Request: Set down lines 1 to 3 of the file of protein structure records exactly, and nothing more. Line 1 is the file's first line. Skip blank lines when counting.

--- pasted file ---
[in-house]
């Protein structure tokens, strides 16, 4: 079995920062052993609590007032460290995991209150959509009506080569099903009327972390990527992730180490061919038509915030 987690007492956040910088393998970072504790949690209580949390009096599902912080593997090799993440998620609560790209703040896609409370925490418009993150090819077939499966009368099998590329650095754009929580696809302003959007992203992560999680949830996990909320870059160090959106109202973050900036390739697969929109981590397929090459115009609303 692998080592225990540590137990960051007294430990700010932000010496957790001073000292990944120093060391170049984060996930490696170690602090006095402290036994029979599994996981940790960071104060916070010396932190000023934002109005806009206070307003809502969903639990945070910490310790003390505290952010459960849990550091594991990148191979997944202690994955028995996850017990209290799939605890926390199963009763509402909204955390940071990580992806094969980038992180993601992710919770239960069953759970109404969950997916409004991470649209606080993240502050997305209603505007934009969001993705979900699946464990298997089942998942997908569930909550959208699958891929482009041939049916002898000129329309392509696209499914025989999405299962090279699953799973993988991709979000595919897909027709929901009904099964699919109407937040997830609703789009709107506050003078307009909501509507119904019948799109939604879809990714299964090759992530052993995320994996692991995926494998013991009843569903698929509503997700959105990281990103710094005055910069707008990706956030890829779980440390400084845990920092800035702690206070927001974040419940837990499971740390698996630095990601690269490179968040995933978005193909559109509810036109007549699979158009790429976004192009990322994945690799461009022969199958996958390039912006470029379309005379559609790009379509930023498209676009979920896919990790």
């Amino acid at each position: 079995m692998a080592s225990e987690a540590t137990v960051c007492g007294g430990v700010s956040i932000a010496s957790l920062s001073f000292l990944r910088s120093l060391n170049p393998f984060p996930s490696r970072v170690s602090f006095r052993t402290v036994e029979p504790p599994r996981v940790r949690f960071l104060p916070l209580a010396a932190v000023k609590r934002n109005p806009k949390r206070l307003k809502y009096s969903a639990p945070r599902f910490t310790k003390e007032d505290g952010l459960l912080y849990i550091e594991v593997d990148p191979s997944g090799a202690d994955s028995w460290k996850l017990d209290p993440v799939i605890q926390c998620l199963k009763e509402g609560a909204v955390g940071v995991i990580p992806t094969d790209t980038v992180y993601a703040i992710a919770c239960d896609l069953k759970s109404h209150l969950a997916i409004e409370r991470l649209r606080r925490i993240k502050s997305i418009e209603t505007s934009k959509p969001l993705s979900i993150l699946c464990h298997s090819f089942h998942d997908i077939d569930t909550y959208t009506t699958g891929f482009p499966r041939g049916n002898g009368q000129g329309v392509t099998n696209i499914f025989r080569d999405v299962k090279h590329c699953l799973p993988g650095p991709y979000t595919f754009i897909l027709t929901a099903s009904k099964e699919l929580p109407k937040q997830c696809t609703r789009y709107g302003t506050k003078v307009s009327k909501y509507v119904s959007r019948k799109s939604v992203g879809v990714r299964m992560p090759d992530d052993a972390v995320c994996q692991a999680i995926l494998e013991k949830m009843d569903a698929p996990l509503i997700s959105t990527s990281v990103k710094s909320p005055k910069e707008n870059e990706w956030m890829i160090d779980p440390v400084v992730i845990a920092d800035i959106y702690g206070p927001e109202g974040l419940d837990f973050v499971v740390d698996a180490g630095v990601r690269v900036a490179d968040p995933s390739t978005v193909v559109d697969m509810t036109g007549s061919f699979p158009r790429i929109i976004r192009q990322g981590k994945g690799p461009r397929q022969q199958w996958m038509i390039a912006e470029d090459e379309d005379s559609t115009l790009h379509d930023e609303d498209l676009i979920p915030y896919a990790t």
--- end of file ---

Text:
[in-house]
């Protein structure tokens, strides 16, 4: 079995920062052993609590007032460290995991209150959509009506080569099903009327972390990527992730180490061919038509915030 987690007492956040910088393998970072504790949690209580949390009096599902912080593997090799993440998620609560790209703040896609409370925490418009993150090819077939499966009368099998590329650095754009929580696809302003959007992203992560999680949830996990909320870059160090959106109202973050900036390739697969929109981590397929090459115009609303 692998080592225990540590137990960051007294430990700010932000010496957790001073000292990944120093060391170049984060996930490696170690602090006095402290036994029979599994996981940790960071104060916070010396932190000023934002109005806009206070307003809502969903639990945070910490310790003390505290952010459960849990550091594991990148191979997944202690994955028995996850017990209290799939605890926390199963009763509402909204955390940071990580992806094969980038992180993601992710919770239960069953759970109404969950997916409004991470649209606080993240502050997305209603505007934009969001993705979900699946464990298997089942998942997908569930909550959208699958891929482009041939049916002898000129329309392509696209499914025989999405299962090279699953799973993988991709979000595919897909027709929901009904099964699919109407937040997830609703789009709107506050003078307009909501509507119904019948799109939604879809990714299964090759992530052993995320994996692991995926494998013991009843569903698929509503997700959105990281990103710094005055910069707008990706956030890829779980440390400084845990920092800035702690206070927001974040419940837990499971740390698996630095990601690269490179968040995933978005193909559109509810036109007549699979158009790429976004192009990322994945690799461009022969199958996958390039912006470029379309005379559609790009379509930023498209676009979920896919990790």
């Amino acid at each position: 079995m692998a080592s225990e987690a540590t137990v960051c007492g007294g430990v700010s956040i932000a010496s957790l920062s001073f000292l990944r910088s120093l060391n170049p393998f984060p996930s490696r970072v170690s602090f006095r052993t402290v036994e029979p504790p599994r996981v940790r949690f960071l104060p916070l209580a010396a932190v000023k609590r934002n109005p806009k949390r206070l307003k809502y009096s969903a639990p945070r599902f910490t310790k003390e007032d505290g952010l459960l912080y849990i550091e594991v593997d990148p191979s997944g090799a202690d994955s028995w460290k996850l017990d209290p993440v799939i605890q926390c998620l199963k009763e509402g609560a909204v955390g940071v995991i990580p992806t094969d790209t980038v992180y993601a703040i992710a919770c239960d896609l069953k759970s109404h209150l969950a997916i409004e409370r991470l649209r606080r925490i993240k502050s997305i418009e209603t505007s934009k959509p969001l993705s979900i993150l699946c464990h298997s090819f089942h998942d997908i077939d569930t909550y959208t009506t699958g891929f482009p499966r041939g049916n002898g009368q000129g329309v392509t099998n696209i499914f025989r080569d999405v299962k090279h590329c699953l799973p993988g650095p991709y979000t595919f754009i897909l027709t929901a099903s009904k099964e699919l929580p109407k937040q997830c696809t609703r789009y709107g302003t506050k003078v307009s009327k909501y509507v119904s959007r019948k799109s939604v992203g879809v990714r299964m992560p090759d992530d052993a972390v995320c994996q692991a999680i995926l494998e013991k949830m009843d569903a698929p996990l509503i997700s959105t990527s990281v990103k710094s909320p005055k910069e707008n870059e990706w956030m890829i160090d779980p440390v400084v992730i845990a920092d800035i959106y702690g206070p927001e109202g974040l419940d837990f973050v499971v740390d698996a180490g630095v990601r690269v900036a490179d968040p995933s390739t978005v193909v559109d697969m509810t036109g007549s061919f699979p158009r790429i929109i976004r192009q990322g981590k994945g690799p461009r397929q022969q199958w996958m038509i390039a912006e470029d090459e379309d005379s559609t115009l790009h379509d930023e609303d498209l676009i979920p915030y896919a990790t």